by Steve Cunningham
For most of us, Sonic Foundry’s Sound Forge needs no introduction. In addition to being the company’s flagship audio product, Sound Forge has been one of the most popular stereo editors on the Wintel platform for several years. Personally, I thought Forge was pretty much complete. While it wasn’t the fastest stereo editor in my arsenal, it did nearly everything well.
With the introduction of version 6.0, this well-known audio editor now sports several worthwhile new features, nearly all of which simply make Forge work faster. Most importantly, it now implements full non-destructive editing and does so in RAM, so editing operations are now lightning-fast.
DON’T CRUSH THAT AUDIO, HAND ME THE PLIERS
Non-destructive editing basically means that you can edit your audio file as you like, while the original recording remains untouched on the hard disk until you save (or in Forge-speak, “render”) to disk. For example, when you delete a part of the audio, the program sets pointers at the beginning and end of the deleted section. On playback the program skips over that section, but it’s still there on the disk. The to be deleted section is not actually deleted. This makes Undo operations much more flexible — Forge offers an unlimited number of undo’s, with the caveat that undo files take up disk space, so if you run out of space then you’ll not be able to further edit your recording.
There’s an additional benefit here. By taking this approach, Sound Forge performs edits noticeably faster than earlier versions. Since the program now simply writes these little pointers to the disk file instead of re-writing parts of the original audio itself, it’s far more responsive. The previous release of Forge (version 5) was reasonably quick, but deleting sections of a long recording caused a noticeable pause, while the program wrote a new audio file and re-built the waveform display. Version 6 just does the cut and is immediately ready to go again.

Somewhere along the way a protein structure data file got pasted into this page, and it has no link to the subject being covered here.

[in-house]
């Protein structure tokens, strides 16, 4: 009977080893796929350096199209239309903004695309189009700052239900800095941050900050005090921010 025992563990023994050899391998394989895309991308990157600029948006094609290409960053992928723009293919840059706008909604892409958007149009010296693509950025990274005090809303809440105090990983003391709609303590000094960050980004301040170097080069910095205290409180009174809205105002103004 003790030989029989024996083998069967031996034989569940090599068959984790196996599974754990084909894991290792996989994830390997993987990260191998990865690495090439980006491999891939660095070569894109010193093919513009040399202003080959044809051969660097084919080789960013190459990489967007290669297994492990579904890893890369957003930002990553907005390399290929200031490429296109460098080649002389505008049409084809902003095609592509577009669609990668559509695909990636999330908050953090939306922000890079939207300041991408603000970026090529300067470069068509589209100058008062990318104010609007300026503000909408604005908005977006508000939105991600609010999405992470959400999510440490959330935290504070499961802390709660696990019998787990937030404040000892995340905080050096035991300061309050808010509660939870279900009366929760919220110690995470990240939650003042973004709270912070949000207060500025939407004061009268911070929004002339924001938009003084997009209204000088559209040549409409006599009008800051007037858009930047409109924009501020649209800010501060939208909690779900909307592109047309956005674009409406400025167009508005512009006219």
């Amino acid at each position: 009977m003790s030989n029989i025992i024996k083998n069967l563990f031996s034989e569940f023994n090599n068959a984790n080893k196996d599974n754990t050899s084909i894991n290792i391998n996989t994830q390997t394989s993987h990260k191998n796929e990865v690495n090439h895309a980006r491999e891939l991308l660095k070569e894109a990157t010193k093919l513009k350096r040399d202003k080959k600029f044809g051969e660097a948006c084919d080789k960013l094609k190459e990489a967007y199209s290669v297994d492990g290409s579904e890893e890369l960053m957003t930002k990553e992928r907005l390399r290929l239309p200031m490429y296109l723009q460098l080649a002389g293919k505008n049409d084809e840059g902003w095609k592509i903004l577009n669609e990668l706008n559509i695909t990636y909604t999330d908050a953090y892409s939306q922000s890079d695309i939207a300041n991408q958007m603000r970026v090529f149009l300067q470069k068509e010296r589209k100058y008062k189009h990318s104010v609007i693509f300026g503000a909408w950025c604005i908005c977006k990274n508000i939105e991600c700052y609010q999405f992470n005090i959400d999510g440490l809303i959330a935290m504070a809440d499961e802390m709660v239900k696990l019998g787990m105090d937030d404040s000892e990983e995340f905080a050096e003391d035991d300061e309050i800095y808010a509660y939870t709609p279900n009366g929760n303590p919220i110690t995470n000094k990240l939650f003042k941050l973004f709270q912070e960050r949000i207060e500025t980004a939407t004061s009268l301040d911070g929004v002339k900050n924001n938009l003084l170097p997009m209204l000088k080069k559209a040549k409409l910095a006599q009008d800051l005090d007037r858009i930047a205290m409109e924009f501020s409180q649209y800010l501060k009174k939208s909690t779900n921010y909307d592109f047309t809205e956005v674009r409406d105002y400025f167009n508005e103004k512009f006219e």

In fairness, there are several other editors on the market that perform non-destructive editing and are equally as quick, notably CoolEdit and ProTools. But given Forge’s popularity, this is a welcome addition indeed and makes the program far more useful in a pressurized production environment. A quick look at the comparison between Forge 5 and Forge 6 from Sonic Foundry’s website will give you an idea of what to expect. While I didn’t put a stopwatch to the editing functions while preparing this review, I can tell you that those numbers look reasonable against what I observed while editing in Forge 6.
The main screen in Forge 6 looks pretty much the same, as did Forge 5. Most of the improvements in the interface are not obvious until you begin to use the editor to do real work. For example, sample-accurate editing is now supported with the enhanced Time Zoom feature and the ability to snap to a specific sample. You can make the Zoom ratio up to 24:1, which sets 24 pixels equal to one sample, and a menu command snaps the cursor to the nearest sample. There’s also a window where you can set two custom zoom ratios, and you can switch between them quickly with just a mouse click.
But if you’re a current Sound Forge user you’ll feel right at home. The main menus have hardly changed, and the key combinations you’ve memorized are all still valid.